ASLR - What It Is, and What It Isn’t

Posted by Mordechai Guri, Ph.D. on Dec 17, 2015 7:56:12 AM
Mordechai Guri, Ph.D.
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We often get asked how our Moving Target Defense (MTD) approach differs from ASLR. While the concepts may sound similar, ASLR is missing several key elements to make it successful at countering 0-day and targeted attacks.

Address Space Layout Randomization (ASLR) is a computer security technique which involves randomly positioning the base address of an executable and the position of libraries, heap, and stack, in a process's address space. The random mixing of memory addresses performed by ASLR means that an attack no longer knows at what address the required code (such as functions or ROP gadgets) is actually located. That way, rather than removing vulnerabilities from the system, ASLR attempts to make it more challenging to exploit existing vulnerabilities..

Here are the main shortcomings of ASLR:

  1. Boot-time based randomization

With ASLR, the base addresses of DLLs are based on boot-time randomization. Practically, this means that the base addresses of libraries will be randomized at the next reboot. This is an Achilles heel that can be exploited by attackers, simply by combining vulnerabilities such as memory disclosure or brute force attacks.

  1. Unsupported executables/libraries, low-entropy.

ASLR is not supported when the executable or DLLs are not built with ASLR support. Although Windows 8 and Windows 10 try to overcome this limitation (e.g., force ASLR in Windows 8), there are still exceptions that many times render the ASLR protection ineffective. Older version of Windows and legacy programs are particularly prone to this limitation. In addition, ASLR on 32-bit systems suffers from low entropy, making it vulnerable to brute force and similar attacks.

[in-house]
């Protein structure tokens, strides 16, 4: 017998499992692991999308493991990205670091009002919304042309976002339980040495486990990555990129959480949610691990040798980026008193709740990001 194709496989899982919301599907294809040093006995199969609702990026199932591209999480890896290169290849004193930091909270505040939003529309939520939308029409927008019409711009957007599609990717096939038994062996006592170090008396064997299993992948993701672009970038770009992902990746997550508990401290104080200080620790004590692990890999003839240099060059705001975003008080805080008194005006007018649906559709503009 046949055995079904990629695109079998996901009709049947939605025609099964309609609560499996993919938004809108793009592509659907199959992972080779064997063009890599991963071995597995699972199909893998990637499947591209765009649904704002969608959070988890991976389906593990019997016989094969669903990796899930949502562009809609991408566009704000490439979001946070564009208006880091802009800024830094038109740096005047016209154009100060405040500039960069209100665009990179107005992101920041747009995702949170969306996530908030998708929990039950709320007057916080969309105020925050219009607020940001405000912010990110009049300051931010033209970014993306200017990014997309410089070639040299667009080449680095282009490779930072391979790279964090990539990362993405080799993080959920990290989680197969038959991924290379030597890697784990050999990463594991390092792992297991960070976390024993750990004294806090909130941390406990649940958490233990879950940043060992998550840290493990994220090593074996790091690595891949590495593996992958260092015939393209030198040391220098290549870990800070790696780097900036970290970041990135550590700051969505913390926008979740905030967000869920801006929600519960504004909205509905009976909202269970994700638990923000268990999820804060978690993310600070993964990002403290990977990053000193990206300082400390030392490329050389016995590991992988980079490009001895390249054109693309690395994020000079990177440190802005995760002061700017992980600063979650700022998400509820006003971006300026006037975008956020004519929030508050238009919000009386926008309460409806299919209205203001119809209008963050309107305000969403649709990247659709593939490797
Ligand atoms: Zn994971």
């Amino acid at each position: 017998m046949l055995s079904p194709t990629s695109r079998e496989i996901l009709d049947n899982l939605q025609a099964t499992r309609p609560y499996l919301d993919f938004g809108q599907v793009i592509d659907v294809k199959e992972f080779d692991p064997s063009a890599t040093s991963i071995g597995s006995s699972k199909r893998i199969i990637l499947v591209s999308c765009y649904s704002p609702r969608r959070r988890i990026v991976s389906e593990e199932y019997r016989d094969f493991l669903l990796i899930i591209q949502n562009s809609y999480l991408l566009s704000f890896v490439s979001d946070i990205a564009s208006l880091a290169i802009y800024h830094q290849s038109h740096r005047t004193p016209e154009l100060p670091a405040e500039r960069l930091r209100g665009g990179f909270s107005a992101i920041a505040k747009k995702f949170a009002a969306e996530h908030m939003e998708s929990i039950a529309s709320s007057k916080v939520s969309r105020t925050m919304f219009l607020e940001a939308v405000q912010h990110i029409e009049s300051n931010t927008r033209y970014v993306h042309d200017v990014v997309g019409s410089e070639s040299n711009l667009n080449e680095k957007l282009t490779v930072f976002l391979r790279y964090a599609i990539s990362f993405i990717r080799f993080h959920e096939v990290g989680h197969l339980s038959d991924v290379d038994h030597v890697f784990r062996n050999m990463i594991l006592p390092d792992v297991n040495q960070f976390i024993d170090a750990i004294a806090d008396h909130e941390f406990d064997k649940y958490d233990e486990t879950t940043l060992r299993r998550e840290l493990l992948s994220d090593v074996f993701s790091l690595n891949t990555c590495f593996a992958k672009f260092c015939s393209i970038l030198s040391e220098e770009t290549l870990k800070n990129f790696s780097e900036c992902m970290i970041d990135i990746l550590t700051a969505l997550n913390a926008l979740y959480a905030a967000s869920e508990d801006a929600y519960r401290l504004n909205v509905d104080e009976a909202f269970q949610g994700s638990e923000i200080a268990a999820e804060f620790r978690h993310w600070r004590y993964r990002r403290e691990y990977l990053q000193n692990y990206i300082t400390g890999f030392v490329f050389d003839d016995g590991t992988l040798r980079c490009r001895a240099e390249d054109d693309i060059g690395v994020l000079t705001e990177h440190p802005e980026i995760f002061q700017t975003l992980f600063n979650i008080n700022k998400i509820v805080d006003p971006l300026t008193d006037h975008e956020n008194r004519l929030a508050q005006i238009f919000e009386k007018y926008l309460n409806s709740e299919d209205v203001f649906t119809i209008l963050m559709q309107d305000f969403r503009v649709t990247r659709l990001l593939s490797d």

1. ASLR does not trap the attack

ASLR aims to prevent an attack from reliably reaching its target memory address. ASLR does not focus on trapping the attack, rather on making the attack unlikely to work. Once the shellcode jumps to the wrong address during the exploit (due to the memory randomization), the program behavior is undefined. The process might receive an exception, crash, get stuck or simply continue with inconsistent behavior as a result.

  1. ASLR does not alert in a case of an attack

ASLR does not give any alerts about attack attempts. When a vulnerability is exploited and fails (due to ASLR’s memory randomization), no alert or attack indication is received. Essentially ASLR doesn't 'know' when an attack happened..

  1. ASLR does not provide information about an attack

Forensic information about an attack, exploitation and shellcode is crucial for any serious forensic investigation. Exploited processes, memory dumps and call stacks can be used to identify, fingerprint and tag exploits. ASLR cannot provide this information because it doesn't actually know if an attack happens or at which point it was stopped.

  1. ASLR is being bypassed by exploits daily

Since ASLR was introduced in Windows OS, it has been bypassed countless times by real-world exploits and attacks. Attackers continuously develop new techniques to defeat ASLR defense. Bypass techniques include using ROP chain in non-ASLR modules (e.g., CVE 2013-1347), JIT/NOP spraying (e.g., CVE-2013-3346), as well as memory disclosure vulnerabilities and other techniques (e.g., CVE-2015-1685, CVE-2015-2449, CVE-2013-2556, CVE-2013-0640, CVE-2013-0634).


 

At Mophisec, we view ASLR as the predecessor of a multi-variable, modern Moving Target Defense approach. Morphisec Endpoint Security delivers protection that overcomes all of the limitations listed above. In addition, our solution offers a full management system, and is able to provide rich forensic information and intelligent classification and fingerprinting of attacks for actionable remediation directives.

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Topics: ASLR, Moving Target Defense

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